Brownell Library Strategic Plan: 2014-2019
The Brownell Library provides diverse collections and services for all ages in a welcoming and comfortable environment where people come first. The staff’s mission is to help patrons to access the library’s resources and to provide opportunities for community enrichment and cultural awareness.
Based upon the American Community Survey estimates for 2008-2012 provided by the US Census Bureau, the Village of Essex Junction has a population of 9,298, an increase of 8% since 2000. The median age for residents is 37 years of age. The median household income is $61,629 which is significantly higher than the state median of $54,168. 11.7% of Village residents speak a language other than English at home compared to 4% state wide and an increase of 1.7% since the 2000 census.
The Brownell Library employs the equivalent of 8.8 full time staff including the full-time director. The Library is very fortunate to have the assistance of a dedicated group of community volunteers who collectively work an average of 69 hours per week.
Each year the Vermont Department of Libraries publishes the Vermont Public Library Statistics: Annual Report and according to data in the 2013 Annual Report, the Brownell Library has a robust collection of 80,233 items which includes adult and children’s books, audio-visual materials, and periodical subscriptions. 62.5% of Essex Junction residents have library cards, a figure which is considerably higher than the 51.9% median for libraries serving over 5000 people. At 165, 793 the total number of items checked out for use is also well above the state median of 67, 659 and represents an increase over the previous year. Programming is another area in which the Brownell Library excels. Brownell reported 510 programs for children, teens, and adults with an overall attendance of 10,747.
In times of economic stress Americans turn to important institutions for assistance and Libraries are one of these institutions. The Essex Junction community’s reliance on the Brownell Library to provide educational materials and cultural programming is clear from the data reported above.
A recent report by the Pew Research Center demonstrates just how valuable libraries are to the communities that they serve. The report states that 63% of survey respondents say that the closing of their public library would have a major impact upon their community.
Nationwide libraries are responding to the economic crisis and changing demographics in numerous creative ways: these include, providing support to job seekers in the form of materials and work spaces that include computers; creating small business hubs where small business people and those who work from home can congregate; providing educationally based programming for all community members from preschoolers through the elderly; supporting English Language Learners by building collections in multiple languages and creating programming that demonstrates the value of new American’s to their communities; by developing programs to loan non-traditional materials such as gardening tools; and more.
In the last two years, the Brownell Library has collaborated with and benefitted from the work of the Heart & Soul of Essex project. This project, to identify community values and build community connections, has had an impact on the Village in numerous ways from the articulation of a shared set of community values to a resurgence in community volunteerism. The Heart & Soul of Essex project provided the Brownell Library with a unique collaborative opportunity.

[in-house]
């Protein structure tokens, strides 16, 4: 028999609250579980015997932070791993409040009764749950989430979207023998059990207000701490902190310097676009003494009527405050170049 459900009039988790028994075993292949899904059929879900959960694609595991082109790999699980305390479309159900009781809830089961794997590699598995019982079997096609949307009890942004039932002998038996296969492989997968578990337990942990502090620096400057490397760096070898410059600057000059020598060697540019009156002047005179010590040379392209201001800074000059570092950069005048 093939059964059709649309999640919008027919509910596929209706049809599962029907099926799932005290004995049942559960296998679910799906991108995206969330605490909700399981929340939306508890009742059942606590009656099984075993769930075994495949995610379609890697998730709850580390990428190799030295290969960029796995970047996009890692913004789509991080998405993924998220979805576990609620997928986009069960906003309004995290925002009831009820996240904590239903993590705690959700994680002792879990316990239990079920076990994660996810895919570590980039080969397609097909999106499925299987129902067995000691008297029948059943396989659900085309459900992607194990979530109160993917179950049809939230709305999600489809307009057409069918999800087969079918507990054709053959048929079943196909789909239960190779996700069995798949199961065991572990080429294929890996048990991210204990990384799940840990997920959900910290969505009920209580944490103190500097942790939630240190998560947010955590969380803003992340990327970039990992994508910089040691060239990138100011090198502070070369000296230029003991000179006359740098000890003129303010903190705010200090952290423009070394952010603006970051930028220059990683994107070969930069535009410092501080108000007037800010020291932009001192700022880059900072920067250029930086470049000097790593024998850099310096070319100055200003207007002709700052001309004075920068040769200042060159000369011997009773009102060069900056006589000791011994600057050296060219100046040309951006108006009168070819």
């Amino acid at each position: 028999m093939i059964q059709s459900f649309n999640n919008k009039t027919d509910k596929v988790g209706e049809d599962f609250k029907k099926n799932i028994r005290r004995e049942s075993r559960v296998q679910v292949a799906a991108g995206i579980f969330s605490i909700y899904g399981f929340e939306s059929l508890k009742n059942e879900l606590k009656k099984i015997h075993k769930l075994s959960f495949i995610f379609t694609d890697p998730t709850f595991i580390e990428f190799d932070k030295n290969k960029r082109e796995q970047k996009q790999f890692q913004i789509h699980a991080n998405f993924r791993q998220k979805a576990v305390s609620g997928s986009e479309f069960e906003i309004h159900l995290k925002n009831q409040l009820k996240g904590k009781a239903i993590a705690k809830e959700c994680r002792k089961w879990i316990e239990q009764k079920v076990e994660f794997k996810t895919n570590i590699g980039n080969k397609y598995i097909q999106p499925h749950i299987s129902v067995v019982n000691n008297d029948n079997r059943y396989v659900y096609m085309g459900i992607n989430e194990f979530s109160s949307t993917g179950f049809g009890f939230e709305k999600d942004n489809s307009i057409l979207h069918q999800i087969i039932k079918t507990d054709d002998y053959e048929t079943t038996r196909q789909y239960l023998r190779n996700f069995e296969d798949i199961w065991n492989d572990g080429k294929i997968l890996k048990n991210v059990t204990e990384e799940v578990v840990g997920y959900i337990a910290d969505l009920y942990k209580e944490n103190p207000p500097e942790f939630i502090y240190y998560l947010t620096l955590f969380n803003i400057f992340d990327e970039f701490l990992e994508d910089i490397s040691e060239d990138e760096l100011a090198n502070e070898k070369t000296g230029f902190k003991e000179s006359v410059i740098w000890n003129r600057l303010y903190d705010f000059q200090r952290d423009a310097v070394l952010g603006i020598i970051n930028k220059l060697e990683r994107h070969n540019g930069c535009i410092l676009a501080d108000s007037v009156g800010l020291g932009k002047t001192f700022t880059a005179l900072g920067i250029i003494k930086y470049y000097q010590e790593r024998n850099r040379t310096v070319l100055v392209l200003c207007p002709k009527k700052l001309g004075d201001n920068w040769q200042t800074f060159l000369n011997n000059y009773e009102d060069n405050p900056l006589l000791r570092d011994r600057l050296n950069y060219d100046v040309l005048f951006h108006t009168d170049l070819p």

Another important collaborative opportunity that the Brownell Library is pursuing is communicating and working more closely with the Essex Free Library to provide services and programs for users of both libraries.
The Brownell Library is very fortunate to have a committed and caring staff and has been blessed with a continuity of leadership. For over 25 years Library Director, Penny Pillsbury has served the community of Essex Junction connecting people with books and each other, and inspiring the community by supporting life-long learning opportunities for all. She will be retiring in July of 2015 and over the next year the Village Manager, the Library Trustees, and the Library staff will work together to develop a plan for the challenging task of replacing her.
Other challenges that will be faced by the library in the next five years include the task of finding creative ways to use the existing space to meet changing space needs and the challenge of maintaining and managing an aging building.
A common challenge facing all libraries is the effective management of rapidly changing technology. New technologies require the funding to keep hardware and software up-to-date and in alignment with user expectations. They also require time and human expertise to manage. As libraries become increasingly digital, staff workflows may change but technology does not reduce staffing needs.
Keeping up with the cost of having a current and relevant library collection that meets the information needs of all users from pre-school through the rest of life is also a challenge. The cost of all library materials, with the exception of audio-books, has risen every year for the last decade. The cost of hardcover books and e-books, in particular, has risen in the last few years. Data reported for 2012 (the most recently published), indicates that the cost of hardcover books increased at a rate 2.57 more than the CPI, while e-books costs were 13.43 above the CPI(Bogart & Turock, 2013, p. 405). The collections budget for the Brownell Library has not grown commensurately.
The long-range planning process began with the collection and analysis of data from two major sources. The first of these was a survey conducted by the library and the second was the results from the Heart and Soul of Essex community focus groups.
The Brownell Library administered two surveys in 2012 to assess patron opinion about library collections and services, and to gauge areas where the library should grow in the future. The surveys were administered in person and online. (The full results of the survey can be seen in Appendix 1).
According to respondents, the priorities for the Brownell Library should be (respondents could choose three items):